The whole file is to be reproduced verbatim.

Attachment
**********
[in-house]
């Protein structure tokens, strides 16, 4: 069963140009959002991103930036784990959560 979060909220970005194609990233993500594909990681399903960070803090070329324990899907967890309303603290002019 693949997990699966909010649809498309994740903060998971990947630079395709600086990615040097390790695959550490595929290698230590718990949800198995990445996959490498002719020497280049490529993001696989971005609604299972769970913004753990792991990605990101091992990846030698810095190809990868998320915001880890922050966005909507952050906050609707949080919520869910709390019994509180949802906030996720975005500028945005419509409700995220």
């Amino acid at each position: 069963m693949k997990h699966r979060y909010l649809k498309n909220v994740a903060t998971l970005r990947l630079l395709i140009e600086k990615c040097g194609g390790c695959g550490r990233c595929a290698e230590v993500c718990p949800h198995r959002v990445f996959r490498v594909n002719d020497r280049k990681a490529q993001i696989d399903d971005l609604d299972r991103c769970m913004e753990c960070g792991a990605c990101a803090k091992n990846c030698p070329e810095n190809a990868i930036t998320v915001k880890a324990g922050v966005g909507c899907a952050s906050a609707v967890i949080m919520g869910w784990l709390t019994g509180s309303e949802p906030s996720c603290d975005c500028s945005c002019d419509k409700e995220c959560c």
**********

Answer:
[in-house]
């Protein structure tokens, strides 16, 4: 069963140009959002991103930036784990959560 979060909220970005194609990233993500594909990681399903960070803090070329324990899907967890309303603290002019 693949997990699966909010649809498309994740903060998971990947630079395709600086990615040097390790695959550490595929290698230590718990949800198995990445996959490498002719020497280049490529993001696989971005609604299972769970913004753990792991990605990101091992990846030698810095190809990868998320915001880890922050966005909507952050906050609707949080919520869910709390019994509180949802906030996720975005500028945005419509409700995220």
């Amino acid at each position: 069963m693949k997990h699966r979060y909010l649809k498309n909220v994740a903060t998971l970005r990947l630079l395709i140009e600086k990615c040097g194609g390790c695959g550490r990233c595929a290698e230590v993500c718990p949800h198995r959002v990445f996959r490498v594909n002719d020497r280049k990681a490529q993001i696989d399903d971005l609604d299972r991103c769970m913004e753990c960070g792991a990605c990101a803090k091992n990846c030698p070329e810095n190809a990868i930036t998320v915001k880890a324990g922050v966005g909507c899907a952050s906050a609707v967890i949080m919520g869910w784990l709390t019994g509180s309303e949802p906030s996720c603290d975005c500028s945005c002019d419509k409700e995220c959560c």